It's great that you put it up. At first I couldn't get anything. Turns out I was only expecting "small" frames, no larger than 320 KB. I can see that won't do, so I made a little option to set aside more. For this, at least 520 KB or so.

To put that into perspective, I've got a 3000 series vivotek-like that puts out (h.263) frames that you could stuff in a pocket, at only a few hundred bytes (p frames, but small i-frames too). You could probably stream 30 fps on a 56k modem. The funny thing is, they still sells those things (fcs-1010, vivotek 3112, etc.)
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buellwinkle
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Joined: 28 Mar 2008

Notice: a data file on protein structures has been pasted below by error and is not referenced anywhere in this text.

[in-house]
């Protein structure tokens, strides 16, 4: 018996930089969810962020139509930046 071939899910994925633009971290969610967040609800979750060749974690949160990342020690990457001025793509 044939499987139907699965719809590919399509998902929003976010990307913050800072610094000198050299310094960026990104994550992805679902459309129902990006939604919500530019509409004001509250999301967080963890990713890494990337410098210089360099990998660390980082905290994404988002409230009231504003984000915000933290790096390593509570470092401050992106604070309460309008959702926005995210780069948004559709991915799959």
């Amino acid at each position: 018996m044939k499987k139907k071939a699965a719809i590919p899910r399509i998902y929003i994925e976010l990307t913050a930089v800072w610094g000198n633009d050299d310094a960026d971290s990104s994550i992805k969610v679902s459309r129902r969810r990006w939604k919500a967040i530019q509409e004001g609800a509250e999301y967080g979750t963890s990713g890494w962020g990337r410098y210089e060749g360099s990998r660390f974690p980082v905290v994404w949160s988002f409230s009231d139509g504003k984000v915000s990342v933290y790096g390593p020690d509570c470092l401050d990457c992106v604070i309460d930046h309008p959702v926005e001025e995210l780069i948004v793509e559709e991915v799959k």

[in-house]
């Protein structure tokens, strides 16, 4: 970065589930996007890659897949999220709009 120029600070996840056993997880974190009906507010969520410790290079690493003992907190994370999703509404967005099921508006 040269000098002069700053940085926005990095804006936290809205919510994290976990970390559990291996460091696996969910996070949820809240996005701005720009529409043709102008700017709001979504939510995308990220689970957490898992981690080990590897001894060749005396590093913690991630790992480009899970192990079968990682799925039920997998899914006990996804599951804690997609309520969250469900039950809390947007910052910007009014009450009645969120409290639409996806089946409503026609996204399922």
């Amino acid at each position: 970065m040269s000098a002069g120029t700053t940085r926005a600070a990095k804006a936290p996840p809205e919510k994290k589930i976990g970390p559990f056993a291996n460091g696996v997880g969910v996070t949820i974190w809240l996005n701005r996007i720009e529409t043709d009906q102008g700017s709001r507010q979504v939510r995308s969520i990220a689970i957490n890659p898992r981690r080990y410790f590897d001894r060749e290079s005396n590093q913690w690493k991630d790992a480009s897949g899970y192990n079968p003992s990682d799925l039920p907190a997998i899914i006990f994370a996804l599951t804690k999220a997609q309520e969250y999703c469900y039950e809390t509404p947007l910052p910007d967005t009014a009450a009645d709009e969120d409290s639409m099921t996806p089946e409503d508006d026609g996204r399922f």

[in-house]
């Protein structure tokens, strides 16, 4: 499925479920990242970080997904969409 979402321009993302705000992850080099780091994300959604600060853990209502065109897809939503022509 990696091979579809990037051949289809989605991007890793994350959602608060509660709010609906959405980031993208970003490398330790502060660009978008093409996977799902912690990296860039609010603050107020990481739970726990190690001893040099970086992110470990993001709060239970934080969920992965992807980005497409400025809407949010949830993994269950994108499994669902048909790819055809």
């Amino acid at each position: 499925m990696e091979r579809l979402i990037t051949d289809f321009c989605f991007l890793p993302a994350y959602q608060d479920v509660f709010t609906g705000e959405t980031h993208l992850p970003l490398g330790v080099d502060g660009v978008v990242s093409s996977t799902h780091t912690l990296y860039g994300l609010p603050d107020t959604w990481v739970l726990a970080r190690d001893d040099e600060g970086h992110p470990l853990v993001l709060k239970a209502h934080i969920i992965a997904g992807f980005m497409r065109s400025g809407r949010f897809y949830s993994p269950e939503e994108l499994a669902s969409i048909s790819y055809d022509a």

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PostPosted: Mon Feb 15, 2010 1:44 am    Post subject: Reply with quote

Great nightime image quality.
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fotd
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Joined: 22 Mar 2010
Posts: 4

PostPosted: Mon Mar 22, 2010 5:34 pm    Post subject: Reply with quote

for someone who's never done it before I can see how it would be a pain. There are a couple tricks to keeping the cables straight, not sure if I could properly describe it here but I'll try.